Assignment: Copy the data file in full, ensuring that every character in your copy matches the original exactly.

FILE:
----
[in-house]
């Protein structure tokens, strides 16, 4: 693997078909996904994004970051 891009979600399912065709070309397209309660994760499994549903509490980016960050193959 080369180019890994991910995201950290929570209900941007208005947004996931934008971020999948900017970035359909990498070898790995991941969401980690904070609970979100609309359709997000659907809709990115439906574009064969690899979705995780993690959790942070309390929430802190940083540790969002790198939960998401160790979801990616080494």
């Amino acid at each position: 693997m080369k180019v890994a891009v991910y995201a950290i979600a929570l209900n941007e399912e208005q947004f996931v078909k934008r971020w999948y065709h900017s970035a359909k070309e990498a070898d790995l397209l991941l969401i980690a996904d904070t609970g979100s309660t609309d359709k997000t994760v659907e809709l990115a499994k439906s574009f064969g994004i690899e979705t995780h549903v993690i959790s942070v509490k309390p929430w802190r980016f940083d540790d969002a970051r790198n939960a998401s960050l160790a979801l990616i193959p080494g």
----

[in-house]
């Protein structure tokens, strides 16, 4: 693997078909996904994004970051 891009979600399912065709070309397209309660994760499994549903509490980016960050193959 080369180019890994991910995201950290929570209900941007208005947004996931934008971020999948900017970035359909990498070898790995991941969401980690904070609970979100609309359709997000659907809709990115439906574009064969690899979705995780993690959790942070309390929430802190940083540790969002790198939960998401160790979801990616080494």
């Amino acid at each position: 693997m080369k180019v890994a891009v991910y995201a950290i979600a929570l209900n941007e399912e208005q947004f996931v078909k934008r971020w999948y065709h900017s970035a359909k070309e990498a070898d790995l397209l991941l969401i980690a996904d904070t609970g979100s309660t609309d359709k997000t994760v659907e809709l990115a499994k439906s574009f064969g994004i690899e979705t995780h549903v993690i959790s942070v509490k309390p929430w802190r980016f940083d540790d969002a970051r790198n939960a998401s960050l160790a979801l990616i193959p080494g």